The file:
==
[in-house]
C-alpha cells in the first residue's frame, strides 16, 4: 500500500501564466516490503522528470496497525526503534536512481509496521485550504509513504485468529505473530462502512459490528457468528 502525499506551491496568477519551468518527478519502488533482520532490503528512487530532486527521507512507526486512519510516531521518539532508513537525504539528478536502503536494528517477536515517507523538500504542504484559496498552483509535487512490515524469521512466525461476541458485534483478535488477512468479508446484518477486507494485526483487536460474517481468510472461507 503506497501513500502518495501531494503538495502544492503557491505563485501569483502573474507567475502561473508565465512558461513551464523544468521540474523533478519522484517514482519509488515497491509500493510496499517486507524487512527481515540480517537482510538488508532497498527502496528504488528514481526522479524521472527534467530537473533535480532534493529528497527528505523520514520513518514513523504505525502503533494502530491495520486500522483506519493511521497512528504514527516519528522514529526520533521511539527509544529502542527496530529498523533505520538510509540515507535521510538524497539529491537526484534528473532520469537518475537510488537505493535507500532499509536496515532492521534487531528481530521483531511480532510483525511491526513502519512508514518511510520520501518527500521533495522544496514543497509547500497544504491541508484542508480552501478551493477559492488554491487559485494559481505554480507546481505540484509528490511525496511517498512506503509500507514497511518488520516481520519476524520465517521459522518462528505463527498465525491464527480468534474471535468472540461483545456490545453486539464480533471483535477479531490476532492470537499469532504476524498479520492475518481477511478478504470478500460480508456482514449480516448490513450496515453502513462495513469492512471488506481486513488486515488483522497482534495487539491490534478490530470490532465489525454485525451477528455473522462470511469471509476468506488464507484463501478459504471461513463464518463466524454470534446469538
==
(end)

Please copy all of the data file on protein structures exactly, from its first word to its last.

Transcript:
[in-house]
C-alpha cells in the first residue's frame, strides 16, 4: 500500500501564466516490503522528470496497525526503534536512481509496521485550504509513504485468529505473530462502512459490528457468528 502525499506551491496568477519551468518527478519502488533482520532490503528512487530532486527521507512507526486512519510516531521518539532508513537525504539528478536502503536494528517477536515517507523538500504542504484559496498552483509535487512490515524469521512466525461476541458485534483478535488477512468479508446484518477486507494485526483487536460474517481468510472461507 503506497501513500502518495501531494503538495502544492503557491505563485501569483502573474507567475502561473508565465512558461513551464523544468521540474523533478519522484517514482519509488515497491509500493510496499517486507524487512527481515540480517537482510538488508532497498527502496528504488528514481526522479524521472527534467530537473533535480532534493529528497527528505523520514520513518514513523504505525502503533494502530491495520486500522483506519493511521497512528504514527516519528522514529526520533521511539527509544529502542527496530529498523533505520538510509540515507535521510538524497539529491537526484534528473532520469537518475537510488537505493535507500532499509536496515532492521534487531528481530521483531511480532510483525511491526513502519512508514518511510520520501518527500521533495522544496514543497509547500497544504491541508484542508480552501478551493477559492488554491487559485494559481505554480507546481505540484509528490511525496511517498512506503509500507514497511518488520516481520519476524520465517521459522518462528505463527498465525491464527480468534474471535468472540461483545456490545453486539464480533471483535477479531490476532492470537499469532504476524498479520492475518481477511478478504470478500460480508456482514449480516448490513450496515453502513462495513469492512471488506481486513488486515488483522497482534495487539491490534478490530470490532465489525454485525451477528455473522462470511469471509476468506488464507484463501478459504471461513463464518463466524454470534446469538